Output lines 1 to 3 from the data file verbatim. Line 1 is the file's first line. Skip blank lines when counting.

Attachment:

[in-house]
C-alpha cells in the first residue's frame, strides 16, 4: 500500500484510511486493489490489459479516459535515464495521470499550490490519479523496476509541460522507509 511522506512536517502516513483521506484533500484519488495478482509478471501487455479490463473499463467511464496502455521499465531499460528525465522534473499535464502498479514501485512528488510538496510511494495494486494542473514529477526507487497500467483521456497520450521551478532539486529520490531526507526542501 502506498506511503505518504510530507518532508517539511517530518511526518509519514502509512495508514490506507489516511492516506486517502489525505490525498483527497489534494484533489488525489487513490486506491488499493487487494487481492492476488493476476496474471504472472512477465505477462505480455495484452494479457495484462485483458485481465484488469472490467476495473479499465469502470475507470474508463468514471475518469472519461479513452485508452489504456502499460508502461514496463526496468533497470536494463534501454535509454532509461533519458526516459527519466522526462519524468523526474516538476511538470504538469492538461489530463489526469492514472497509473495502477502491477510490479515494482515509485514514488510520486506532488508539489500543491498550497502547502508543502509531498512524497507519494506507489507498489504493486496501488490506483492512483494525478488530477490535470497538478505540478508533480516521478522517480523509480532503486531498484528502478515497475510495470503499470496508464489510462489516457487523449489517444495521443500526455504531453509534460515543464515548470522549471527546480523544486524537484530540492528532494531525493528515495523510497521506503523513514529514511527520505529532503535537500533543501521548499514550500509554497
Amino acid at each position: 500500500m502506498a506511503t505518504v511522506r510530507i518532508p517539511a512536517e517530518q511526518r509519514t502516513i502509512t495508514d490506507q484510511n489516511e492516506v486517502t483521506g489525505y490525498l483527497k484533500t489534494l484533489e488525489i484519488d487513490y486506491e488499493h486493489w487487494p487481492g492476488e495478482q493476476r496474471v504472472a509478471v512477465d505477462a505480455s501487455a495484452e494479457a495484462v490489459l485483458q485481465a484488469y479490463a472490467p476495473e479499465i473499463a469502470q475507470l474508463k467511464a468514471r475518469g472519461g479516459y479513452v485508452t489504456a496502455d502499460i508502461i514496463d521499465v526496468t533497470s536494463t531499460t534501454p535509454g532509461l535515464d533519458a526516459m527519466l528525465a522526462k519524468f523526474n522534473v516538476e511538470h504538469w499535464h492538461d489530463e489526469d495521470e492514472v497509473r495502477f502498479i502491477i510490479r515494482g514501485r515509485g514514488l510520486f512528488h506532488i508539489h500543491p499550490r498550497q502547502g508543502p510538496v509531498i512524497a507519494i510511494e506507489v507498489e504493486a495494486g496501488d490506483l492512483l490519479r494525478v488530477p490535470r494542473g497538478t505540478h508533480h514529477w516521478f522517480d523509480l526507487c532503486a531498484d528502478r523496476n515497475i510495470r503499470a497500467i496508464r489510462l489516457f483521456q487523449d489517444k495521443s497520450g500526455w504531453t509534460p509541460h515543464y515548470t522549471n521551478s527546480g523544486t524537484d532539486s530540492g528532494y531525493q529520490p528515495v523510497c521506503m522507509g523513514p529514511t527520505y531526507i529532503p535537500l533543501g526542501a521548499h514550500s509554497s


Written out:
[in-house]
C-alpha cells in the first residue's frame, strides 16, 4: 500500500484510511486493489490489459479516459535515464495521470499550490490519479523496476509541460522507509 511522506512536517502516513483521506484533500484519488495478482509478471501487455479490463473499463467511464496502455521499465531499460528525465522534473499535464502498479514501485512528488510538496510511494495494486494542473514529477526507487497500467483521456497520450521551478532539486529520490531526507526542501 502506498506511503505518504510530507518532508517539511517530518511526518509519514502509512495508514490506507489516511492516506486517502489525505490525498483527497489534494484533489488525489487513490486506491488499493487487494487481492492476488493476476496474471504472472512477465505477462505480455495484452494479457495484462485483458485481465484488469472490467476495473479499465469502470475507470474508463468514471475518469472519461479513452485508452489504456502499460508502461514496463526496468533497470536494463534501454535509454532509461533519458526516459527519466522526462519524468523526474516538476511538470504538469492538461489530463489526469492514472497509473495502477502491477510490479515494482515509485514514488510520486506532488508539489500543491498550497502547502508543502509531498512524497507519494506507489507498489504493486496501488490506483492512483494525478488530477490535470497538478505540478508533480516521478522517480523509480532503486531498484528502478515497475510495470503499470496508464489510462489516457487523449489517444495521443500526455504531453509534460515543464515548470522549471527546480523544486524537484530540492528532494531525493528515495523510497521506503523513514529514511527520505529532503535537500533543501521548499514550500509554497
Amino acid at each position: 500500500m502506498a506511503t505518504v511522506r510530507i518532508p517539511a512536517e517530518q511526518r509519514t502516513i502509512t495508514d490506507q484510511n489516511e492516506v486517502t483521506g489525505y490525498l483527497k484533500t489534494l484533489e488525489i484519488d487513490y486506491e488499493h486493489w487487494p487481492g492476488e495478482q493476476r496474471v504472472a509478471v512477465d505477462a505480455s501487455a495484452e494479457a495484462v490489459l485483458q485481465a484488469y479490463a472490467p476495473e479499465i473499463a469502470q475507470l474508463k467511464a468514471r475518469g472519461g479516459y479513452v485508452t489504456a496502455d502499460i508502461i514496463d521499465v526496468t533497470s536494463t531499460t534501454p535509454g532509461l535515464d533519458a526516459m527519466l528525465a522526462k519524468f523526474n522534473v516538476e511538470h504538469w499535464h492538461d489530463e489526469d495521470e492514472v497509473r495502477f502498479i502491477i510490479r515494482g514501485r515509485g514514488l510520486f512528488h506532488i508539489h500543491p499550490r498550497q502547502g508543502p510538496v509531498i512524497a507519494i510511494e506507489v507498489e504493486a495494486g496501488d490506483l492512483l490519479r494525478v488530477p490535470r494542473g497538478t505540478h508533480h514529477w516521478f522517480d523509480l526507487c532503486a531498484d528502478r523496476n515497475i510495470r503499470a497500467i496508464r489510462l489516457f483521456q487523449d489517444k495521443s497520450g500526455w504531453t509534460p509541460h515543464y515548470t522549471n521551478s527546480g523544486t524537484d532539486s530540492g528532494y531525493q529520490p528515495v523510497c521506503m522507509g523513514p529514511t527520505y531526507i529532503p535537500l533543501g526542501a521548499h514550500s509554497s